Sunday, September 14, 2014

Race of the Day- North Carolina U.S. Senate

51 Days Until Election Day

Status: Democrat Incumbent
2012 Presidential Result: Red State (South)

Outlook: Tossup (R)

The Tar Heel State is holding one of the most watched elections of 2014. The result may very well determine which party controls the U.S. Senate. Republicans have certainly been counting on this race as the one that might get them to 51 seats. There have been a lot of polls and momentum seems to have swung back and forth between the nominees. Ultimately, turnout and the national mood of a midterm electorate could determine the outcome. It may be very close at the end, or outside factors could contribute to one candidate or another pulling ahead in the final days.

North Carolina is certainly a state with a record of tossing incumbent Senators out of office after just one term. One of the larger surprises of the 2008 cycle was the victory of Democrat Kay Hagan over the decades long nationally prominent Republican freshman Senator Elizabeth Dole. The GOP incumbent had been considered a heavy favorite for reelection, but her efforts were harmed by having spent too much time in Washington instead of focusing on home, and a television ad attacking Hagan backfired in a big way. The Presidential year of 2008 saw record numbers of African-Americans, as well as many other components of the Democrat base turning out, as Barack Obama carried the state, and Hagan was elected as well on his coattails.

Republicans have certainly bounced back a bit in both 2010 and 2012 in the state, as the party picked up a handful of Congressional seats as well as winning the Governorship. While closely contested, North Carolina was one of just a couple of states that switched colors in 2012 as Obama lost to Mitt Romney. It was clear that Hagan, who did not seem to make much of a visible impact as a freshman Senator, would be vulnerable to a GOP challenge in 2014. For months, there was speculation on who might challenge her, and ultimately, several of the biggest names mentioned took a pass. Still, a large field of eight Republicans competed in the primary.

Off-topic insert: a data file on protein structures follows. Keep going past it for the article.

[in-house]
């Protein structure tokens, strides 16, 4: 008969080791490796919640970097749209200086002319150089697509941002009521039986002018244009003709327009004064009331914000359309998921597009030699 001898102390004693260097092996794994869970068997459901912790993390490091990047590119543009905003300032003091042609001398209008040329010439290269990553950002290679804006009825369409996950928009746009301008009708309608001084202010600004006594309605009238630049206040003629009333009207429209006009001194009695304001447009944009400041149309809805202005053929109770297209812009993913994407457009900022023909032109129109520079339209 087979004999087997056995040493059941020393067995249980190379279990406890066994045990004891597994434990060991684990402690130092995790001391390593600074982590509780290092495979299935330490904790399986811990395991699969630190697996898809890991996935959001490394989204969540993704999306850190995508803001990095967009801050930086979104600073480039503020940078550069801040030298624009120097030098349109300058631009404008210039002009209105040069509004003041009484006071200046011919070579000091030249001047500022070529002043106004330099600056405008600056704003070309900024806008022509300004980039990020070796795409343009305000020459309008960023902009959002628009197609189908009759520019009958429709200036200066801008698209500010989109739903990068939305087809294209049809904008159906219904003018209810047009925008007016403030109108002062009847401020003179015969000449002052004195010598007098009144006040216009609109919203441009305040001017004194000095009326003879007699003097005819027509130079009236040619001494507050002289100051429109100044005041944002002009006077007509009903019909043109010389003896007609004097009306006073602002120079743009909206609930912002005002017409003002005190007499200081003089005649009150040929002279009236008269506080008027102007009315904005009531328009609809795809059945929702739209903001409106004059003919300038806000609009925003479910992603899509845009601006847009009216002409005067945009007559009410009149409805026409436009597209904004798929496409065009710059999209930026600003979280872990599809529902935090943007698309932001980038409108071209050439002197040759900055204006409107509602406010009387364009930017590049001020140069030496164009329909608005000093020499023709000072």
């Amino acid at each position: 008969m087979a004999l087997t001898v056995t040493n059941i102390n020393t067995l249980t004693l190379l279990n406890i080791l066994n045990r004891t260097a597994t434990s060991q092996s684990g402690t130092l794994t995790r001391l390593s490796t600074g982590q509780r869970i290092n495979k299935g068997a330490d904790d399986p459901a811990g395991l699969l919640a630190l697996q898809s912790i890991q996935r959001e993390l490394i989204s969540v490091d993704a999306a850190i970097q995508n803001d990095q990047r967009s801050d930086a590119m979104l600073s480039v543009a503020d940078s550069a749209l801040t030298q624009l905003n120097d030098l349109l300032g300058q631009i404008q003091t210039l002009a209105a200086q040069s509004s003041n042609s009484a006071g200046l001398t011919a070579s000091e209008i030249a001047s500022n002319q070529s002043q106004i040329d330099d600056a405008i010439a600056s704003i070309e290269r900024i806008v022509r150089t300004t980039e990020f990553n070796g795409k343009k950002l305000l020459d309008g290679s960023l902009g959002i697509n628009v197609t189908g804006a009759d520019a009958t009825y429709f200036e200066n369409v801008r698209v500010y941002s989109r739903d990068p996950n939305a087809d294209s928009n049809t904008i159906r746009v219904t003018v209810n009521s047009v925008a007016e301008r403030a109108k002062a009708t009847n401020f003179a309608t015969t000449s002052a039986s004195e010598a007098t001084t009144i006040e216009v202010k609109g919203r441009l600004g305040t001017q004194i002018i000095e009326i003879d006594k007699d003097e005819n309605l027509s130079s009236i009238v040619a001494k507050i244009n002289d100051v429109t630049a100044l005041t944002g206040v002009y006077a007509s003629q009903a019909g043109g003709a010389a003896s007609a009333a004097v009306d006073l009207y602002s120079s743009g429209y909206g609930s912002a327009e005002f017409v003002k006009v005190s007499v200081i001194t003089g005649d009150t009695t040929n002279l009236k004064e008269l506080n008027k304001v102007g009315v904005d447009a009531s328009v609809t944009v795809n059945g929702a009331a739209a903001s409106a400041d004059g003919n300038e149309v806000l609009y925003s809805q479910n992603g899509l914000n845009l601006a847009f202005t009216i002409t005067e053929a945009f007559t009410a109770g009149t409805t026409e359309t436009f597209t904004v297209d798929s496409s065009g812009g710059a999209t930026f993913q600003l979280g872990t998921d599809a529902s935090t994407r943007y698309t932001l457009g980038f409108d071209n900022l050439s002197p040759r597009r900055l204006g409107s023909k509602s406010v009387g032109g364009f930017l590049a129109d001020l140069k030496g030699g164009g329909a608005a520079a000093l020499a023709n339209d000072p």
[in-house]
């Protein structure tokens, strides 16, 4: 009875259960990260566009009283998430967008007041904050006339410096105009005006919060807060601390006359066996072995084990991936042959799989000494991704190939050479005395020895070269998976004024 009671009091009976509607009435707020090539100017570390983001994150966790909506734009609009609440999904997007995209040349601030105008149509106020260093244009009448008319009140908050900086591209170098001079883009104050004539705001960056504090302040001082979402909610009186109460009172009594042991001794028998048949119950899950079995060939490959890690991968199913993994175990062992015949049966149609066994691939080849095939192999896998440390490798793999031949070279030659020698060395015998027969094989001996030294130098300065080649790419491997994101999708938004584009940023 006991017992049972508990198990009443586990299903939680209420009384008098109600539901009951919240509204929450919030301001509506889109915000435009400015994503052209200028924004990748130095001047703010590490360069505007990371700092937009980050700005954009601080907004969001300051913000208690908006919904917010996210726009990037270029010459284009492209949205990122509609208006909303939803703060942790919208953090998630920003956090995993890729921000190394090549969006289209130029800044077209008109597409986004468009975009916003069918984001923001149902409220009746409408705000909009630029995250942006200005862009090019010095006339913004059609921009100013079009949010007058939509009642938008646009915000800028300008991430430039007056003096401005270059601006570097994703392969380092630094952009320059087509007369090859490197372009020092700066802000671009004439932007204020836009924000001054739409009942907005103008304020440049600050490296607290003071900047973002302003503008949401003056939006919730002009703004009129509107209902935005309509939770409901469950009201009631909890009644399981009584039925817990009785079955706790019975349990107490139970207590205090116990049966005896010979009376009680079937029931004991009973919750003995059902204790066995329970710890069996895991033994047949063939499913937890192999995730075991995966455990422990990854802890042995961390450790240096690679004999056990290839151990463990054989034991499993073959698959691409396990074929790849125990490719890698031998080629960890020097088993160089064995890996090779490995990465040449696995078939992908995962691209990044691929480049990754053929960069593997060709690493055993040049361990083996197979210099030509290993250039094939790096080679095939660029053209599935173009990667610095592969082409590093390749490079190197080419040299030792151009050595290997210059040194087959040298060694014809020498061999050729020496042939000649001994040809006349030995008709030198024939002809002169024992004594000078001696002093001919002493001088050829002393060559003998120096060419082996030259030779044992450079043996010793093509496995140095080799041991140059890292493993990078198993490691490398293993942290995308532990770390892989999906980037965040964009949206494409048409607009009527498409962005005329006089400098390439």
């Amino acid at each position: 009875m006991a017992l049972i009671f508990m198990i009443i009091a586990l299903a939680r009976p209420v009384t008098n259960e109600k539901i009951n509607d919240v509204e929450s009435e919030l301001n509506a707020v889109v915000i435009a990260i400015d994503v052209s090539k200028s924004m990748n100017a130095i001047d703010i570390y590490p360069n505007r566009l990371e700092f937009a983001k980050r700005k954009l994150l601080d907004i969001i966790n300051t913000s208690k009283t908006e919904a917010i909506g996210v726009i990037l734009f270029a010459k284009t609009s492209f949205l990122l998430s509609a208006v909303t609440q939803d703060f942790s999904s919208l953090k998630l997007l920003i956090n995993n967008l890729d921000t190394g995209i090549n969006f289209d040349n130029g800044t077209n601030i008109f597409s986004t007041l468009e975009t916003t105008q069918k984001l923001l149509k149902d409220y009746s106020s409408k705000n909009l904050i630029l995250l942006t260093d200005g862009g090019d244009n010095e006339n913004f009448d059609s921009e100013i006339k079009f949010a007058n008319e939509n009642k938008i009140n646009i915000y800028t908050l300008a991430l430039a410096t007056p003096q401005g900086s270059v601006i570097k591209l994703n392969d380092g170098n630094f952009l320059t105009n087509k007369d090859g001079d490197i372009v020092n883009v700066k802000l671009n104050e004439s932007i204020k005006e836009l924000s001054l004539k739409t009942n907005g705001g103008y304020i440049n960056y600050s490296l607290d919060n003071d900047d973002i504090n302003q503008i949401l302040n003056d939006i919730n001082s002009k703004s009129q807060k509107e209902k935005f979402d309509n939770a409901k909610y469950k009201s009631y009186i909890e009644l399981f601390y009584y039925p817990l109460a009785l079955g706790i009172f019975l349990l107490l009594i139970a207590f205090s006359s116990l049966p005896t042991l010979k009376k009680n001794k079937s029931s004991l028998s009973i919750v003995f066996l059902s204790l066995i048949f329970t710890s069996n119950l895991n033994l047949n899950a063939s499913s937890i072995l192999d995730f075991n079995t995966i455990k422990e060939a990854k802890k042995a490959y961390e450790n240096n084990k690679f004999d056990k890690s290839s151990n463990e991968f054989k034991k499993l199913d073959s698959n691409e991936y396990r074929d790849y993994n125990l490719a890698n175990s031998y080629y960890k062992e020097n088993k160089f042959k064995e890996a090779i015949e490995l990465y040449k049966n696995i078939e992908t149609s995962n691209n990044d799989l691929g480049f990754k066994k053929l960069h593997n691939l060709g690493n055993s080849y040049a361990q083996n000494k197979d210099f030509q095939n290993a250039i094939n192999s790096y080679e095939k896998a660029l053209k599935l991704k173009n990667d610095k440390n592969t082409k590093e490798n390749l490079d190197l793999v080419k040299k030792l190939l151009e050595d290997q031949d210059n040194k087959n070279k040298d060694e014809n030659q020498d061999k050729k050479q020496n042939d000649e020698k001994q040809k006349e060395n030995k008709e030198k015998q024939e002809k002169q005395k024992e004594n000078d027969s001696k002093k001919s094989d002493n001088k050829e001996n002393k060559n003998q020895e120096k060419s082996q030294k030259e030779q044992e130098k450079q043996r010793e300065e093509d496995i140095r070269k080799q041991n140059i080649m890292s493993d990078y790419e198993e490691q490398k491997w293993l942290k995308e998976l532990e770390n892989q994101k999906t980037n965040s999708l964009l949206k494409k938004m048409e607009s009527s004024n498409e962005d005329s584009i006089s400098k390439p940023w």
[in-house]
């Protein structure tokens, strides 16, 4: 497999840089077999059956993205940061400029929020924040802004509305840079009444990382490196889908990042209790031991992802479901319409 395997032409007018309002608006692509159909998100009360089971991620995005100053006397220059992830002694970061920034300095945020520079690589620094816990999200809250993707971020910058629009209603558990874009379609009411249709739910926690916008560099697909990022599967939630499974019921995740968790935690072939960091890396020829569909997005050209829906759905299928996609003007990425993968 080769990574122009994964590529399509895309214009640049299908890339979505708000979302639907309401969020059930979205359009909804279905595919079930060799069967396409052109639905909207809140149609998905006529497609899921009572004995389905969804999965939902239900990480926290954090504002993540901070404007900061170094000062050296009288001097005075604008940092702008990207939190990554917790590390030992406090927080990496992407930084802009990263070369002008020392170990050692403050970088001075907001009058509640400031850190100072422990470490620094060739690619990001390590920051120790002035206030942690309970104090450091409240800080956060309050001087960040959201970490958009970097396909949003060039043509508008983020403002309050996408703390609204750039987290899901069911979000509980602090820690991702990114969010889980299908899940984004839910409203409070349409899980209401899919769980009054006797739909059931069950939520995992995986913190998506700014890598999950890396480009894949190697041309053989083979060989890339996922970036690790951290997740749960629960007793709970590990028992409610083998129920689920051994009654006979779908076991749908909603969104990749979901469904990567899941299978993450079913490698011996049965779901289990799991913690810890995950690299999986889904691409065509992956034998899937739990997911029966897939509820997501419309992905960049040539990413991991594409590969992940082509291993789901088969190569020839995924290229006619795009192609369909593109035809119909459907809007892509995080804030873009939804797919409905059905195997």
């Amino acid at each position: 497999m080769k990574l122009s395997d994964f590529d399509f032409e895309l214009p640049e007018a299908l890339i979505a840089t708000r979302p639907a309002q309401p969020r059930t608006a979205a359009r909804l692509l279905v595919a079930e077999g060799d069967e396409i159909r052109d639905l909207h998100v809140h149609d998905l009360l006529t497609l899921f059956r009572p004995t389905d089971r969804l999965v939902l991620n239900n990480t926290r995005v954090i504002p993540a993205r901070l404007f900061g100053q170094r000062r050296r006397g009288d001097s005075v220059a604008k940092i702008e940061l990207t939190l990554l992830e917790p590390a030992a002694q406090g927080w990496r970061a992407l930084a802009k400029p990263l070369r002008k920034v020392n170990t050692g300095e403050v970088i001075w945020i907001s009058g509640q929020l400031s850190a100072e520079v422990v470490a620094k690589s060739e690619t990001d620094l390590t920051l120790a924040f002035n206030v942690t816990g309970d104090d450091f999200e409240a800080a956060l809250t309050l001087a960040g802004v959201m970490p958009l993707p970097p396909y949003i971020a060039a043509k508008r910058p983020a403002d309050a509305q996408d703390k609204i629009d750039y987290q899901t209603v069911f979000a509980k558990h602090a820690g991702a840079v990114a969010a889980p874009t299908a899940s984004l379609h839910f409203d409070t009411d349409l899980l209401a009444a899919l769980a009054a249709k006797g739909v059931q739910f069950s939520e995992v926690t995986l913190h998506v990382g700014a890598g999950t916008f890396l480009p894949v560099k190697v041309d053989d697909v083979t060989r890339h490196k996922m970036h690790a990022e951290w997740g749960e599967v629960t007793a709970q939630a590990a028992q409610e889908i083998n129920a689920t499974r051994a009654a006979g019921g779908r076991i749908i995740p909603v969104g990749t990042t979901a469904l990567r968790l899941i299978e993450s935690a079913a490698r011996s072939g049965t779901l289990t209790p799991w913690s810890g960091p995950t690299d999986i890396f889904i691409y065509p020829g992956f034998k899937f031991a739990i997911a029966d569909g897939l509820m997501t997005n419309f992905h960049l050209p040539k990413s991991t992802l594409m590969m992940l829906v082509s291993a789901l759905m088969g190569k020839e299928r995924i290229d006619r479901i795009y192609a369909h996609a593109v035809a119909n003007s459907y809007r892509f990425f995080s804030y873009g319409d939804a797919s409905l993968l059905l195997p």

Under North Carolina law, a candidate needed to receive at least 40 percent of the vote in the May primary in order to avoid a runoff election in the summer. Hagan had her place on the fall ballot secure, although nearly a quarter of North Carolina Democrats voted for someone else, which had to have been a bit of a surprise. With such a large Republican field though, it looked very possible that a politically damaging and financially draining runoff loomed as a likely result. Republicans seemed content to face that challenge, as long as the strongest candidate was eventually nominated.

Perhaps by default, the candidate backed by establishment political and business Republicans in the state and in Washington D.C. was State House Speaker Thom Tillis. His top primary opponents in the field were Mark Harris, a Baptist pastor who led their organization in the state. He was understandably backed by many Evangelicals in the state. Political newcomer Greg Brannon, a Tea Party backed physician was also running and some Republicans feared that his rhetorical style, as well as questions regarding his background could make him a sure loser if he were to somehow ride the wave of conservative anti-politician discontent to the nomination. As the voting approached, it remained more clear that Tillis would indeed finish first, but that Brannon might advance to the runoff and that it would not be a good situation for the party. Supporters of Tillis breathed a sigh of relief though, their candidate outperformed some polls and won nearly 46 percent of the vote, clinching the nomination outright. Brannon was nearly 19 points behind, and to the surprise of some, endorsed the winner Tillis.